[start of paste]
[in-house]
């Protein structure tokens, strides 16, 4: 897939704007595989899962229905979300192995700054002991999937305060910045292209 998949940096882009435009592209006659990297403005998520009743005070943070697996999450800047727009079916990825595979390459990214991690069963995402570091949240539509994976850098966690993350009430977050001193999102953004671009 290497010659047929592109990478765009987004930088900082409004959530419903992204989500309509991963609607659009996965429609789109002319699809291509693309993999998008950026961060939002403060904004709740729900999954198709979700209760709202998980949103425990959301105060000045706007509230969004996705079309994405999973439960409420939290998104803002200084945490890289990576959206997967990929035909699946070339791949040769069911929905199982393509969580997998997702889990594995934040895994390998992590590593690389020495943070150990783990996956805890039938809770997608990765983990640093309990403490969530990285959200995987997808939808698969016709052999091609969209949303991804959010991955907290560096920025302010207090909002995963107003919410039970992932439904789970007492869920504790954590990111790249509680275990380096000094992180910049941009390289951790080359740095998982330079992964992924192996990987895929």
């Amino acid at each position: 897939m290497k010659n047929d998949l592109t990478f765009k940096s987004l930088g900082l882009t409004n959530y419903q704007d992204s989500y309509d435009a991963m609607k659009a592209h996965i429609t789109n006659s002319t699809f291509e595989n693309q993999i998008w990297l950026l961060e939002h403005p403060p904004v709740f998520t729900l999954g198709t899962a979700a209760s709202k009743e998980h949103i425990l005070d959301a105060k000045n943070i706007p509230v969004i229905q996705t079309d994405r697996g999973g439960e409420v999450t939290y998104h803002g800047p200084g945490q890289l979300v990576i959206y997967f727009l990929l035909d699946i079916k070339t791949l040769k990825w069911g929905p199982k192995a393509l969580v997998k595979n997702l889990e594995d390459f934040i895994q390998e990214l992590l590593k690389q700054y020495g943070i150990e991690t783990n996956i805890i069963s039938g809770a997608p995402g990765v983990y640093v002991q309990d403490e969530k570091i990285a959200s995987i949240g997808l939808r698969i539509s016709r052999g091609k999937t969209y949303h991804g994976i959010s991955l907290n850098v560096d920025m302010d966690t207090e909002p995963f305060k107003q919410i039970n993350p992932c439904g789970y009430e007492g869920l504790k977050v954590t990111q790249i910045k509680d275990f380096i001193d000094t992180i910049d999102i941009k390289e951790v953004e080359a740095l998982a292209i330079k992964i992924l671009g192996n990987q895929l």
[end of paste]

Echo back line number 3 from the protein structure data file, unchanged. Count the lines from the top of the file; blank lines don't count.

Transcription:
């Amino acid at each position: 897939m290497k010659n047929d998949l592109t990478f765009k940096s987004l930088g900082l882009t409004n959530y419903q704007d992204s989500y309509d435009a991963m609607k659009a592209h996965i429609t789109n006659s002319t699809f291509e595989n693309q993999i998008w990297l950026l961060e939002h403005p403060p904004v709740f998520t729900l999954g198709t899962a979700a209760s709202k009743e998980h949103i425990l005070d959301a105060k000045n943070i706007p509230v969004i229905q996705t079309d994405r697996g999973g439960e409420v999450t939290y998104h803002g800047p200084g945490q890289l979300v990576i959206y997967f727009l990929l035909d699946i079916k070339t791949l040769k990825w069911g929905p199982k192995a393509l969580v997998k595979n997702l889990e594995d390459f934040i895994q390998e990214l992590l590593k690389q700054y020495g943070i150990e991690t783990n996956i805890i069963s039938g809770a997608p995402g990765v983990y640093v002991q309990d403490e969530k570091i990285a959200s995987i949240g997808l939808r698969i539509s016709r052999g091609k999937t969209y949303h991804g994976i959010s991955l907290n850098v560096d920025m302010d966690t207090e909002p995963f305060k107003q919410i039970n993350p992932c439904g789970y009430e007492g869920l504790k977050v954590t990111q790249i910045k509680d275990f380096i001193d000094t992180i910049d999102i941009k390289e951790v953004e080359a740095l998982a292209i330079k992964i992924l671009g192996n990987q895929l």